ACC expands into remote areas of Congo

August 07, 2017 by Jonathan Foggin

St. Jacques, Lwiko, a church built for the Congolese Pygmies, is currently without a roof.

The ACC has expanded into one of the most remote areas of Congo, according to a recent report from Bishop Steven Ayule-Milenge.  The Parish of Saint Jacques, Lwiko is  situated in the Collectivity of Itombwe, an area in the equatorial forest near the shores of Lake Tanganyika.

While the area has long been known as a center of biodiversity (it is the home of species such as the Eastern Lowland Gorilla), it has recently been flooded by refugees displaced by fighting in the Second Congo War.  This influx of new populations into the area has given rise to major humanitarian and environmental concerns.

The parish itself is 90% Pygmy, a population that has suffered a long history of persecution.  In 2003 the Bambuti Pygmies were the target of a campaign known as Effacer le Tableau (wiping the slate clean), which several human rights organizations have characterized as an act of genocide.  As recently as 2015, dozens of Pygmies were attacked and killed in the Vumila 1 camp for displaced people.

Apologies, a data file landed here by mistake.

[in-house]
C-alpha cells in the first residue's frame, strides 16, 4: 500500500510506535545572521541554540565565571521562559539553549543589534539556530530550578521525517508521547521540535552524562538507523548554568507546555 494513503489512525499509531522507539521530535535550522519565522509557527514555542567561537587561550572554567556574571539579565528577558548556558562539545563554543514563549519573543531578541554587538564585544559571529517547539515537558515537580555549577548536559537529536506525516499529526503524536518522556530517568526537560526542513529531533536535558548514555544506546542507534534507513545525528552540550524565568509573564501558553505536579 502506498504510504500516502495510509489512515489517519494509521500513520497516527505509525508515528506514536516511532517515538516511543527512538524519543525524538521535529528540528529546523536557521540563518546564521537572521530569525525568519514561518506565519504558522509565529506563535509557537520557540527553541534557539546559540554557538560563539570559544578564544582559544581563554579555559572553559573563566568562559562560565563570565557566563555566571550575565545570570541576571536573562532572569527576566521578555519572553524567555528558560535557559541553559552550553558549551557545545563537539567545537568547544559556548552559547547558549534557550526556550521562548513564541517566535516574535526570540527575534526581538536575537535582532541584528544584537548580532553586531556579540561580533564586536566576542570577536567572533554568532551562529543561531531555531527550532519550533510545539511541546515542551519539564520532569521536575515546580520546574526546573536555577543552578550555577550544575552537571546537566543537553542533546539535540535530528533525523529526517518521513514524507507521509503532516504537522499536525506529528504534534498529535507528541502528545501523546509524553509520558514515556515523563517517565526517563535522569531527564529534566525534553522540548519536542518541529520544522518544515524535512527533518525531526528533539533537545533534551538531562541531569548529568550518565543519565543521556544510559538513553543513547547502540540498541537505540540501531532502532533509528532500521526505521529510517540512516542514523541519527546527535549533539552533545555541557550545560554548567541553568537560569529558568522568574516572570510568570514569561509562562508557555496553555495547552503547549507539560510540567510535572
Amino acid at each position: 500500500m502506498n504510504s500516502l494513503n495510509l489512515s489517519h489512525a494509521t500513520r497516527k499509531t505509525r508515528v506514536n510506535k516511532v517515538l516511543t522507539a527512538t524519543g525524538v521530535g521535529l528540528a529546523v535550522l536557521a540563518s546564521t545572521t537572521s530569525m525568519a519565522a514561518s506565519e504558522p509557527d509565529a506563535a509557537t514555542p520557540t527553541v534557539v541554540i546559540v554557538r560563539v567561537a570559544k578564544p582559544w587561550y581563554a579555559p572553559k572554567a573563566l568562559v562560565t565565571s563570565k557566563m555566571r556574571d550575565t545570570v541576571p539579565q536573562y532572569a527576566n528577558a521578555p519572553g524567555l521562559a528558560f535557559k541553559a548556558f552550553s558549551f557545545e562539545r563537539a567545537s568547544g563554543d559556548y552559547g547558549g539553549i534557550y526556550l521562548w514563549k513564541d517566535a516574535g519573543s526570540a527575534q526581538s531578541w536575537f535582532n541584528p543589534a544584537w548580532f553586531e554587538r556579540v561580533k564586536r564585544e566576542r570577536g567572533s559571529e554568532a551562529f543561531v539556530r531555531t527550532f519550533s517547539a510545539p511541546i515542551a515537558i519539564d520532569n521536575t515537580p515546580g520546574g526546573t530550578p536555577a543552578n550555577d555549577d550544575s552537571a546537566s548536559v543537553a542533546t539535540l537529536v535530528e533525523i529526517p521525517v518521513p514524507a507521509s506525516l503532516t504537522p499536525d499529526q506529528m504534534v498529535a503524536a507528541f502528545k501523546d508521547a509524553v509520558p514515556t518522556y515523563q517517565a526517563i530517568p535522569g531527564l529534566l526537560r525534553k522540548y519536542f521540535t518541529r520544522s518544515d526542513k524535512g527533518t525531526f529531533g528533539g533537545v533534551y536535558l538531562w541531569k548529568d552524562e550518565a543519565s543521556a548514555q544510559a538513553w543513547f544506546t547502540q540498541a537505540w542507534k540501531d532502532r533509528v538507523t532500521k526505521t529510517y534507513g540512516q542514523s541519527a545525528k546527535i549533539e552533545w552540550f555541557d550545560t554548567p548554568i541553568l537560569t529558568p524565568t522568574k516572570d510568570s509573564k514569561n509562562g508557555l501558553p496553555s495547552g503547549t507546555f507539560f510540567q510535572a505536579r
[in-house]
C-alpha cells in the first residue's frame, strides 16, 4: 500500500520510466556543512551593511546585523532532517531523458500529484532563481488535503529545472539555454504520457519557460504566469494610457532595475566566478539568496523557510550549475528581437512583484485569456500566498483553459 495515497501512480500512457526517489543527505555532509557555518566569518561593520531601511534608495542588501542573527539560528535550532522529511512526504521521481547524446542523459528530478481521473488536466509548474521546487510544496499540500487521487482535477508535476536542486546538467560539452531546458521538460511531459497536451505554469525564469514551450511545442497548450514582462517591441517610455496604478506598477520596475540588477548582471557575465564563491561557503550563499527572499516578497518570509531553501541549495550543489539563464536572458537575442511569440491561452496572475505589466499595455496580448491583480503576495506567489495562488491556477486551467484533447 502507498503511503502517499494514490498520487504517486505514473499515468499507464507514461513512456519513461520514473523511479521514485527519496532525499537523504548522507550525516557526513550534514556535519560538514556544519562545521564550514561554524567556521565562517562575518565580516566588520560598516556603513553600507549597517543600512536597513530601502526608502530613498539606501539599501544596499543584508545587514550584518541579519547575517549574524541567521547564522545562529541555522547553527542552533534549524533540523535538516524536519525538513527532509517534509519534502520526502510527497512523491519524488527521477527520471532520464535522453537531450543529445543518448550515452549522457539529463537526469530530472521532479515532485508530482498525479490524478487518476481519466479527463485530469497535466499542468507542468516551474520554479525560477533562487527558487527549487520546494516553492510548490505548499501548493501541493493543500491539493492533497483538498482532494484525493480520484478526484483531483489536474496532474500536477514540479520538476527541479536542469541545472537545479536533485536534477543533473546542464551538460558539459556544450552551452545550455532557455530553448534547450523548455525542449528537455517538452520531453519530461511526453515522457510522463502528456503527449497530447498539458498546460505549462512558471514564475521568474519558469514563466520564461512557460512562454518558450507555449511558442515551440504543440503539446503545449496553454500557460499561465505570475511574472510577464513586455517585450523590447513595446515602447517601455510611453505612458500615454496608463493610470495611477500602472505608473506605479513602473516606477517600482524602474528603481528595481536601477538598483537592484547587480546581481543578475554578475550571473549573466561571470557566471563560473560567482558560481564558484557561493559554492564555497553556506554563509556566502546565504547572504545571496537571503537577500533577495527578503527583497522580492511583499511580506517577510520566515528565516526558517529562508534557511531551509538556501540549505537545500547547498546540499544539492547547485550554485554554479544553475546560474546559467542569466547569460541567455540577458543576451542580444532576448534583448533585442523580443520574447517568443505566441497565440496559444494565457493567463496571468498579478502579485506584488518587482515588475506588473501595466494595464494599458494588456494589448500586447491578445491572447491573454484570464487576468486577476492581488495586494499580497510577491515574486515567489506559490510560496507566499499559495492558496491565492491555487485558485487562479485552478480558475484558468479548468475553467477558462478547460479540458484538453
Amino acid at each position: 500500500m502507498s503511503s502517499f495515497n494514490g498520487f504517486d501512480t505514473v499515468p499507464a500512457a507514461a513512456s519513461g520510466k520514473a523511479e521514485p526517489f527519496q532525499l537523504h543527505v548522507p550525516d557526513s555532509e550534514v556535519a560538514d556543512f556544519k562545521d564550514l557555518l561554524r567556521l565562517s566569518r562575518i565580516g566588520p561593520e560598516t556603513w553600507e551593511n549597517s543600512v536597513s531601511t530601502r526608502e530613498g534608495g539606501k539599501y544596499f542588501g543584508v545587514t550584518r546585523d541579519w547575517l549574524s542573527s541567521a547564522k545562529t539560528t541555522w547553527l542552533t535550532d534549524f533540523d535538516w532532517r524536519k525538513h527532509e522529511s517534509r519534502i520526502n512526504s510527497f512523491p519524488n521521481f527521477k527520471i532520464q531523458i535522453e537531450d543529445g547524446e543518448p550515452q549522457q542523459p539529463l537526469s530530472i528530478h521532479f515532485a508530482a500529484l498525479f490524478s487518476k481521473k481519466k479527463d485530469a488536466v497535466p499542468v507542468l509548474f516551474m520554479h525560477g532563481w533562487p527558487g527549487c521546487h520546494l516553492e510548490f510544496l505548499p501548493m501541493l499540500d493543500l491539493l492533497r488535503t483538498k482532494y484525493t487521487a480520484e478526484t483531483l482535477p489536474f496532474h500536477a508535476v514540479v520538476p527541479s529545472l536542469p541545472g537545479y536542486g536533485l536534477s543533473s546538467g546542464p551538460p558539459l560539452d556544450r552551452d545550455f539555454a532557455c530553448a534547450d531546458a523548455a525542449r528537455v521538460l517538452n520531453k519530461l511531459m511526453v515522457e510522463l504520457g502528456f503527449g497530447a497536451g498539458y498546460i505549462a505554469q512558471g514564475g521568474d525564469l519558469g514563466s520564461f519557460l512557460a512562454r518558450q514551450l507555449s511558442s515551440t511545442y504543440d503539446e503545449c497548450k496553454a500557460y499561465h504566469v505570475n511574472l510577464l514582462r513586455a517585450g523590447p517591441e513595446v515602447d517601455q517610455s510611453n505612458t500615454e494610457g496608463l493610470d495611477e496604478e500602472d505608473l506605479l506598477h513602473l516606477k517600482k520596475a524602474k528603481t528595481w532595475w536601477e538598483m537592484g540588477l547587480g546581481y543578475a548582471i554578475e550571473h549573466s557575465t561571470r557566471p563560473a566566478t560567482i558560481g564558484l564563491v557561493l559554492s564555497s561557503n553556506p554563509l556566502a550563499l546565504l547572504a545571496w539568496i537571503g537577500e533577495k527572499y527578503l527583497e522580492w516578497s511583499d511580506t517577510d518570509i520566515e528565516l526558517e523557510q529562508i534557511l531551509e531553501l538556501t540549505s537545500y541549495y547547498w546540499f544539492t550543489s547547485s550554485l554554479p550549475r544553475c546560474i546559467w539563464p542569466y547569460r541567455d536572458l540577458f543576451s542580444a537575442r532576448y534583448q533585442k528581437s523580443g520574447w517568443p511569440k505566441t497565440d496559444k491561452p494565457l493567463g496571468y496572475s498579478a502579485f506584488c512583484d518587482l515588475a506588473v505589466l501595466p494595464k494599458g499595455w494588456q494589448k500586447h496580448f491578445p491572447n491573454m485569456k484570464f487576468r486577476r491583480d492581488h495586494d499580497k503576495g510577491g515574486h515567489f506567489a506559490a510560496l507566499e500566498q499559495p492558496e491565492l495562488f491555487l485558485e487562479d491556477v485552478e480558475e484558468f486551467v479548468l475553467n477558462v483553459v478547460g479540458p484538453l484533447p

Pygmies have not traditionally been a part of the Church in Congo, but Bishop Ayule-Milenge has reached out to them in an effort to spread the good news of Christ.  He reports great poverty, but also great faith.  As of this writing the parish has three chapels with 256 adult members and many children. A school has been started and over 150 children are being taught. 

Parishioners have also begun construction on a church building, but they have had to stop before completing the roof because of a shortage of funds. Bishop Ayule-Milenge estimates that the sheet metal roof that is planned will cost approximately $2500 USD and has asked for assistance from the wider church. 

Anyone who is interested in contributing to this project may do so online by visiting the SPMS section of this website.

For more on this story and others like it, see the upcoming issue of The Trinitarian.